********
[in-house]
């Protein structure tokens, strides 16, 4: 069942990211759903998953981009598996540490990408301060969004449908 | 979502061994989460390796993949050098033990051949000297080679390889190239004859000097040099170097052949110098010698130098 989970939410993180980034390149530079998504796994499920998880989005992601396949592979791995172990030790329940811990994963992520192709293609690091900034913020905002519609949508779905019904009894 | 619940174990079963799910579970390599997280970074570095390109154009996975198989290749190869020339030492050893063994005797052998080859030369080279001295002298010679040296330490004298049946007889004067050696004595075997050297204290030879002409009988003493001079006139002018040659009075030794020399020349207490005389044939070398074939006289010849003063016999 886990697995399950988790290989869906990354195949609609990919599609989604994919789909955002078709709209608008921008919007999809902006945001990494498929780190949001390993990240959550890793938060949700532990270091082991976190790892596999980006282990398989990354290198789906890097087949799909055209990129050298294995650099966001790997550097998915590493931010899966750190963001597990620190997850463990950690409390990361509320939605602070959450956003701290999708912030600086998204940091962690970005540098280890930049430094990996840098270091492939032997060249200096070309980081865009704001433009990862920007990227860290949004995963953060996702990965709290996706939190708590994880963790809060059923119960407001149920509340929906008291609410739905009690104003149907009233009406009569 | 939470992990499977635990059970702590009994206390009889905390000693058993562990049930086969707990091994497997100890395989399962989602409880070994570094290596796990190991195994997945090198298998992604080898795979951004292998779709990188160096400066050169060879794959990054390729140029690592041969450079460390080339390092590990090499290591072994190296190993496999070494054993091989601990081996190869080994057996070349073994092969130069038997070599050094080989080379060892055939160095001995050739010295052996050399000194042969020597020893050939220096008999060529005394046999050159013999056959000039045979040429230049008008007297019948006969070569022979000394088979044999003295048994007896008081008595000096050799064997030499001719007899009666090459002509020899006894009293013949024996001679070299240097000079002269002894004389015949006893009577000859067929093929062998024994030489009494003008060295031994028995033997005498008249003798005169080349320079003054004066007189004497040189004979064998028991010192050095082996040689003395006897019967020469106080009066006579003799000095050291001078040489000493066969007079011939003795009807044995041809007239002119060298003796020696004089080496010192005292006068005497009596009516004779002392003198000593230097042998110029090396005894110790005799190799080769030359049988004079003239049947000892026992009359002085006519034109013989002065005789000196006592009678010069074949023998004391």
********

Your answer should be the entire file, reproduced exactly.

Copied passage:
[in-house]
């Protein structure tokens, strides 16, 4: 069942990211759903998953981009598996540490990408301060969004449908 | 979502061994989460390796993949050098033990051949000297080679390889190239004859000097040099170097052949110098010698130098 989970939410993180980034390149530079998504796994499920998880989005992601396949592979791995172990030790329940811990994963992520192709293609690091900034913020905002519609949508779905019904009894 | 619940174990079963799910579970390599997280970074570095390109154009996975198989290749190869020339030492050893063994005797052998080859030369080279001295002298010679040296330490004298049946007889004067050696004595075997050297204290030879002409009988003493001079006139002018040659009075030794020399020349207490005389044939070398074939006289010849003063016999 886990697995399950988790290989869906990354195949609609990919599609989604994919789909955002078709709209608008921008919007999809902006945001990494498929780190949001390993990240959550890793938060949700532990270091082991976190790892596999980006282990398989990354290198789906890097087949799909055209990129050298294995650099966001790997550097998915590493931010899966750190963001597990620190997850463990950690409390990361509320939605602070959450956003701290999708912030600086998204940091962690970005540098280890930049430094990996840098270091492939032997060249200096070309980081865009704001433009990862920007990227860290949004995963953060996702990965709290996706939190708590994880963790809060059923119960407001149920509340929906008291609410739905009690104003149907009233009406009569 | 939470992990499977635990059970702590009994206390009889905390000693058993562990049930086969707990091994497997100890395989399962989602409880070994570094290596796990190991195994997945090198298998992604080898795979951004292998779709990188160096400066050169060879794959990054390729140029690592041969450079460390080339390092590990090499290591072994190296190993496999070494054993091989601990081996190869080994057996070349073994092969130069038997070599050094080989080379060892055939160095001995050739010295052996050399000194042969020597020893050939220096008999060529005394046999050159013999056959000039045979040429230049008008007297019948006969070569022979000394088979044999003295048994007896008081008595000096050799064997030499001719007899009666090459002509020899006894009293013949024996001679070299240097000079002269002894004389015949006893009577000859067929093929062998024994030489009494003008060295031994028995033997005498008249003798005169080349320079003054004066007189004497040189004979064998028991010192050095082996040689003395006897019967020469106080009066006579003799000095050291001078040489000493066969007079011939003795009807044995041809007239002119060298003796020696004089080496010192005292006068005497009596009516004779002392003198000593230097042998110029090396005894110790005799190799080769030359049988004079003239049947000892026992009359002085006519034109013989002065005789000196006592009678010069074949023998004391």